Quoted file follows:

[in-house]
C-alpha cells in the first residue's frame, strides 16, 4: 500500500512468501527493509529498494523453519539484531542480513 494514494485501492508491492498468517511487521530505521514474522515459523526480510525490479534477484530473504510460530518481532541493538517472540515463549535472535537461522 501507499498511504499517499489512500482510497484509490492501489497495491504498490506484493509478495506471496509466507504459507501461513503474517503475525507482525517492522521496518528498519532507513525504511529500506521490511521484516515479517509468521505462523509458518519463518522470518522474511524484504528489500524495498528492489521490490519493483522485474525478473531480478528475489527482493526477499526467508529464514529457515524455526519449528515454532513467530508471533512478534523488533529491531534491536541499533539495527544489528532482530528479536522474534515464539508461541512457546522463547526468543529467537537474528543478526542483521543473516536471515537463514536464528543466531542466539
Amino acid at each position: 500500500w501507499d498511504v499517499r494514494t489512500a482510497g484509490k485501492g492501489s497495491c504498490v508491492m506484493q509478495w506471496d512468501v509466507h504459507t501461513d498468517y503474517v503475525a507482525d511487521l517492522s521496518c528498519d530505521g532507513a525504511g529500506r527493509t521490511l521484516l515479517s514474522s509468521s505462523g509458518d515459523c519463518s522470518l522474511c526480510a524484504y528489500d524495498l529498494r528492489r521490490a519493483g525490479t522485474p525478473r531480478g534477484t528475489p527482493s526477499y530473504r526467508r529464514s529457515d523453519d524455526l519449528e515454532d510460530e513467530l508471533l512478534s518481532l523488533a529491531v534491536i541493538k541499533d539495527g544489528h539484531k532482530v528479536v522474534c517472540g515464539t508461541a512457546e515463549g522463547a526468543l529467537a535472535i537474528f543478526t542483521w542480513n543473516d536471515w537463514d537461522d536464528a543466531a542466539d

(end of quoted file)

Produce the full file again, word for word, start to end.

[in-house]
C-alpha cells in the first residue's frame, strides 16, 4: 500500500512468501527493509529498494523453519539484531542480513 494514494485501492508491492498468517511487521530505521514474522515459523526480510525490479534477484530473504510460530518481532541493538517472540515463549535472535537461522 501507499498511504499517499489512500482510497484509490492501489497495491504498490506484493509478495506471496509466507504459507501461513503474517503475525507482525517492522521496518528498519532507513525504511529500506521490511521484516515479517509468521505462523509458518519463518522470518522474511524484504528489500524495498528492489521490490519493483522485474525478473531480478528475489527482493526477499526467508529464514529457515524455526519449528515454532513467530508471533512478534523488533529491531534491536541499533539495527544489528532482530528479536522474534515464539508461541512457546522463547526468543529467537537474528543478526542483521543473516536471515537463514536464528543466531542466539
Amino acid at each position: 500500500w501507499d498511504v499517499r494514494t489512500a482510497g484509490k485501492g492501489s497495491c504498490v508491492m506484493q509478495w506471496d512468501v509466507h504459507t501461513d498468517y503474517v503475525a507482525d511487521l517492522s521496518c528498519d530505521g532507513a525504511g529500506r527493509t521490511l521484516l515479517s514474522s509468521s505462523g509458518d515459523c519463518s522470518l522474511c526480510a524484504y528489500d524495498l529498494r528492489r521490490a519493483g525490479t522485474p525478473r531480478g534477484t528475489p527482493s526477499y530473504r526467508r529464514s529457515d523453519d524455526l519449528e515454532d510460530e513467530l508471533l512478534s518481532l523488533a529491531v534491536i541493538k541499533d539495527g544489528h539484531k532482530v528479536v522474534c517472540g515464539t508461541a512457546e515463549g522463547a526468543l529467537a535472535i537474528f543478526t542483521w542480513n543473516d536471515w537463514d537461522d536464528a543466531a542466539d